This means we can send our children to school, we get clean water, we give new sharp machetes to all the members. Before, we were [dependent on] the buying agent who turned up and told us what he would pay. Now we have our own organization that we control. Also, we can share our problems with other people and solve them collectively.

We hired a mobile medical clinic that once a year goes around to every village to give our members checkups and refer them to hospital. Normally the doctors are far away, and terrain is very difficult to get through on bad roads.

Are there other farmer-owned chocolate companies and if not, why not?

Agyare: We are the only chocolate company owned by a cooperative of farmers. Kuapa Kokoo is the only cooperative for cocoa farmers in Ghana.

It’s not easy to start. Our farmers live in 1,300 villages, so you have to set up a large organization and capitalize the supply chain. There are other farmer cooperatives in countries like Ivory Coast, Sierra Leone, Cameroon. None of them are as big or as successful as Kuapa Kokoo.

Is this your first visit to the United States?

Agyare: Yes. I went to see [former U.S.] President [Jimmy] Carter. He’s a farmer, too. He was interested in our business model. I also went to some women’s groups to talk to them and promote the chocolate. I tell them this will empower women, so buy more premium chocolate.

You were first elected to Kuapa Kokoo’s leadership in 1996 and you’ll be president through 2014. What do the men think about having a woman president?

Agyare: They elected me. I must be very popular.

Mark, how do you market Divine Chocolate’s products?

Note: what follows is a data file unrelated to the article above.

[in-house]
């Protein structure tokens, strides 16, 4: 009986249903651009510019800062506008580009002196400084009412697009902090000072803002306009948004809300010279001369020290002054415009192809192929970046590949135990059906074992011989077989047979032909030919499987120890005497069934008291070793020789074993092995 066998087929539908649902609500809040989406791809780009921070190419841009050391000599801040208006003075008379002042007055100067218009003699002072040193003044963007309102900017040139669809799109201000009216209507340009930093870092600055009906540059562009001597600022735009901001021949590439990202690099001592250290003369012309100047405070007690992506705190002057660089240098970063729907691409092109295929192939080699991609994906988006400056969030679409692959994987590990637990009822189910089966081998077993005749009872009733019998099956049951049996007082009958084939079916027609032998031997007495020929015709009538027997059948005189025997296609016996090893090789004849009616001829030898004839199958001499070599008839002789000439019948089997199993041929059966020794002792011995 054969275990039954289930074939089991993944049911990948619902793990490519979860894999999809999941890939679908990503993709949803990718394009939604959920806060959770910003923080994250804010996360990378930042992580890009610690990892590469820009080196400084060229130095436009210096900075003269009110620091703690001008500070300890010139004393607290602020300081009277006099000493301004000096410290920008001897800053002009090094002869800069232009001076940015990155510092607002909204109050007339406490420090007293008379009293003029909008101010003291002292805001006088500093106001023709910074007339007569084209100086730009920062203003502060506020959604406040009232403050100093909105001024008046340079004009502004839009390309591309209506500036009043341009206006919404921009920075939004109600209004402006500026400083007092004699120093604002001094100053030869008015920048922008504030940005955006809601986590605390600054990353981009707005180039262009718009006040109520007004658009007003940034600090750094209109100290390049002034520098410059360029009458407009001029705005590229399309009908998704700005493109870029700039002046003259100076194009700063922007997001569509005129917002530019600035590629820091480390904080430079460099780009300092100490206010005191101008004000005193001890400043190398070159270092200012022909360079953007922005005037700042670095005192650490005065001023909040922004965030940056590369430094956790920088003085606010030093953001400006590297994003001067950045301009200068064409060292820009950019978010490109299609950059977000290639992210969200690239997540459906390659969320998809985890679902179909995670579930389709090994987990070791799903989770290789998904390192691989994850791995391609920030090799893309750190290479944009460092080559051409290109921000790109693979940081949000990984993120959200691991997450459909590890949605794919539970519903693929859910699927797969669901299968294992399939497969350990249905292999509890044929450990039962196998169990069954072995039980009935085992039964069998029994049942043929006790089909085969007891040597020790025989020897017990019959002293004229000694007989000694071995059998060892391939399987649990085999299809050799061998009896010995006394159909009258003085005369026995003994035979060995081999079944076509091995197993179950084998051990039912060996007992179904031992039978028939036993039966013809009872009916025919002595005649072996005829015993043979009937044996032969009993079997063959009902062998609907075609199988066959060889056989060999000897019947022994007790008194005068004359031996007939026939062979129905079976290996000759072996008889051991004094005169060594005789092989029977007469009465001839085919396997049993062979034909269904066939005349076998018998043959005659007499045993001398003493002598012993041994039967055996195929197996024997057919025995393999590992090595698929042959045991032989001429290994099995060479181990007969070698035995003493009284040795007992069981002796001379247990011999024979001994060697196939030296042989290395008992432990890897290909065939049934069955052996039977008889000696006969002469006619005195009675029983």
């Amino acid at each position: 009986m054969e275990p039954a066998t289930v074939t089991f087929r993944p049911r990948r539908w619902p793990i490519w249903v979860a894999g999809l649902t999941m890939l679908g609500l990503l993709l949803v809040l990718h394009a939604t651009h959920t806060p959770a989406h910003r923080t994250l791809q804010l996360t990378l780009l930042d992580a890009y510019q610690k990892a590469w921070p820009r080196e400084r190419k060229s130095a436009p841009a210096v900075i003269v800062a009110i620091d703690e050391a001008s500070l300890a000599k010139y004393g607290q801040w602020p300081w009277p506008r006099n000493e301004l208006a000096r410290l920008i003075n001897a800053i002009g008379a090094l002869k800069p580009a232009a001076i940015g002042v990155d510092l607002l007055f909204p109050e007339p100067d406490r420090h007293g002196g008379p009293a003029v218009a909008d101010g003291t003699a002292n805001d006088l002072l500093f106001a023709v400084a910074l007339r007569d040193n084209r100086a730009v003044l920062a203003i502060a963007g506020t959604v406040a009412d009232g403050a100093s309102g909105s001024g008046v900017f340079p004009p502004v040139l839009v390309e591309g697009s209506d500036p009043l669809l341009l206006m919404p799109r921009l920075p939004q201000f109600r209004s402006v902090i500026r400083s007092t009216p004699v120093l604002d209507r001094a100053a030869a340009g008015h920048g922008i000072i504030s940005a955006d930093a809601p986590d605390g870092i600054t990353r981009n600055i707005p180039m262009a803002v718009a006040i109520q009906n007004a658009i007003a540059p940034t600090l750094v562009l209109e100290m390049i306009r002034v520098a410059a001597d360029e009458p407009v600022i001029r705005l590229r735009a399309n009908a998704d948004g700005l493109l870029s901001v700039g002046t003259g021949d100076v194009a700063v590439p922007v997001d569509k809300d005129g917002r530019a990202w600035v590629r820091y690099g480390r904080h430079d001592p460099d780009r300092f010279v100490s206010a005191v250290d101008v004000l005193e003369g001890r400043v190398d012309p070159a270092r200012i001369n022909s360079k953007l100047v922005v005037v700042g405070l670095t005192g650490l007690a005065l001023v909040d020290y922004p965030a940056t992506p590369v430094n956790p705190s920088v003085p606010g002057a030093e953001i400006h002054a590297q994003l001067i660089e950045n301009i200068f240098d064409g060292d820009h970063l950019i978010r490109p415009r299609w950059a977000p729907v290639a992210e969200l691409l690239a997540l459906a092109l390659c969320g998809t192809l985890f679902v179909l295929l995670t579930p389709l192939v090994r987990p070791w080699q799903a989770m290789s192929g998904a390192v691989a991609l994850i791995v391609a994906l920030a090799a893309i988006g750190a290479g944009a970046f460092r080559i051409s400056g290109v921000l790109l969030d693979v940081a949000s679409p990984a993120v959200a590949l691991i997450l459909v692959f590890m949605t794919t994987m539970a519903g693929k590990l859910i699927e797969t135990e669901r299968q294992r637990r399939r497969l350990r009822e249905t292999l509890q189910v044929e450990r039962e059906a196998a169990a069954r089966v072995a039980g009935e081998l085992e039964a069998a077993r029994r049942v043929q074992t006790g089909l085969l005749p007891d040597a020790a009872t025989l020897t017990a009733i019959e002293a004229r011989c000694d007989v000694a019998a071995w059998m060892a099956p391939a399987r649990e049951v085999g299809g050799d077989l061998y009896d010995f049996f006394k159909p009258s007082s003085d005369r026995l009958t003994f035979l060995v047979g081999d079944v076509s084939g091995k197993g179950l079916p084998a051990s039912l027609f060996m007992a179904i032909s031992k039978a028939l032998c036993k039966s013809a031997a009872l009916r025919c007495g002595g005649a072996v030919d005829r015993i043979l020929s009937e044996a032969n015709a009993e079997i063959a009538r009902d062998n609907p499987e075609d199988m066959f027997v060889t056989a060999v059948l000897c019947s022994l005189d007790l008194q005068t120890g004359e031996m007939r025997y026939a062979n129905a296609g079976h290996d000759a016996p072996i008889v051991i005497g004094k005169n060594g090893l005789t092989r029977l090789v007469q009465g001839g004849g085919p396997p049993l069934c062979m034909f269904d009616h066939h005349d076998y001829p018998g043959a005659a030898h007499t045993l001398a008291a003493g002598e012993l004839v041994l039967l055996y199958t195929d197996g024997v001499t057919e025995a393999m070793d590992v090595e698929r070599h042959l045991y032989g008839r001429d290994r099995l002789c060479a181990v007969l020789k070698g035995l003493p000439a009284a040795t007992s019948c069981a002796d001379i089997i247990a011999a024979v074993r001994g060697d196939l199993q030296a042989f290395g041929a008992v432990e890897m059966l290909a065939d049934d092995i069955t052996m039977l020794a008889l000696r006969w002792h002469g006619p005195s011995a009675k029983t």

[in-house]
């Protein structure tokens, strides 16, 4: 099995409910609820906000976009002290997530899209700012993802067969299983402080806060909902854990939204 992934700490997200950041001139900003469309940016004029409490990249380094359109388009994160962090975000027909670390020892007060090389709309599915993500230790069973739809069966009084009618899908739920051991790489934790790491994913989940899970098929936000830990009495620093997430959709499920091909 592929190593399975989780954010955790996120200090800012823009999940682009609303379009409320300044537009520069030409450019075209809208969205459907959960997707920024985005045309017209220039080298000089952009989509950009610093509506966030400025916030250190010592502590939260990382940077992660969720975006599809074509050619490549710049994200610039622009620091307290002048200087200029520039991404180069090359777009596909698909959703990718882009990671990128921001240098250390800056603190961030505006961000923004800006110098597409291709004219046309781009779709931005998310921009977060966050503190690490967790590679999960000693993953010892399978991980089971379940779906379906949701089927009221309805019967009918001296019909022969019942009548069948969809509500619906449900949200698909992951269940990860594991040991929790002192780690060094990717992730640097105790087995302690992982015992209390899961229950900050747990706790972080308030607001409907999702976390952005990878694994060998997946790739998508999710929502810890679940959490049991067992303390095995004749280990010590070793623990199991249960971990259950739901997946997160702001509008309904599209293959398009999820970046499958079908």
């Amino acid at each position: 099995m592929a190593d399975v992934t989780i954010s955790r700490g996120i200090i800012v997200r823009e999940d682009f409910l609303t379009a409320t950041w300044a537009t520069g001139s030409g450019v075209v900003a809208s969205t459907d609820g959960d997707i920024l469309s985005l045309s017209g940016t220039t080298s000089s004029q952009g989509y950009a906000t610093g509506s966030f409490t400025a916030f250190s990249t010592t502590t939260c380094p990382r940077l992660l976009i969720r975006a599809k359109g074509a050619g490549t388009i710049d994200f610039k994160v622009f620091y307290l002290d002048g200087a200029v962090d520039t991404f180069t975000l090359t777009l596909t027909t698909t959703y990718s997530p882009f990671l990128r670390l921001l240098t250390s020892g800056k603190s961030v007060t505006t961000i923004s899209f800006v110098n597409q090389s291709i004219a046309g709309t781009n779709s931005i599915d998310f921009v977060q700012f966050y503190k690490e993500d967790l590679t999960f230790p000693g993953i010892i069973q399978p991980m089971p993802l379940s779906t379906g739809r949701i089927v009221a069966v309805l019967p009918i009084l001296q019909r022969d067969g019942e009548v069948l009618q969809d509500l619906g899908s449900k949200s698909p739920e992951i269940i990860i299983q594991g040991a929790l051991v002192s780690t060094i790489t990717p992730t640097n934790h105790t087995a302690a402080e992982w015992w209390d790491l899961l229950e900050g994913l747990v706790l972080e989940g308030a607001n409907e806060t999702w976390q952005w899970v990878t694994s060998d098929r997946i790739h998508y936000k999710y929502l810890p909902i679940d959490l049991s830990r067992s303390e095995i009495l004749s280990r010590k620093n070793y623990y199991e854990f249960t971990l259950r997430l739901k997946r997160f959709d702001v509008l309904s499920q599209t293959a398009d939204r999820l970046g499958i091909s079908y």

Magers: We do a lot of events where we know our people will be. We connect on social media with people who are passionate about farmer-ownership. We recently sponsored an international film festival in San Francisco, for instance, and we put on chocolate salons and have booths at green festivals. We have appeared at African film festivals and we go to women’s empowerment seminars.

You want to make the brand popular—not just based on its fair trade credentials, but on its quality as well, right?

Magers: Guilt is not a good business model. People might try something once or even twice if they have an affinity to your cause, but we’re not hitting people over the head with our morality. We want people to engage with the brand and like the product.

We’re not a charity, we’re a for-profit business differentiated because we’re owned by cocoa farmers and fair trade certified. But we also have unique packaging and flavors. White chocolate with freeze-dried strawberries is one of our most popular products.

How often do you travel to Ghana?

Magers: I have been there a couple of times. Every time I go, the first question everyone asks me is: How are the sales? Having a guaranteed fair trade price, premium payments, and a share in profits is transformative for the co-op members. They are especially tickled that they have “obruni”—what they call white people—with MBAs from the Ivy League working for them.

What does Kuapa Kokoo mean?

Agyare: In Twi it means Good Cocoa Farmers Company. Our motto is PaPa Paa, which means the best of the best.

Karen E. Klein is a Los Angeles-based writer who covers entrepreneurship and small-business issues.

http://www.businessweek.com/print/smallbiz/content/may2011/sb20110517_924879.htm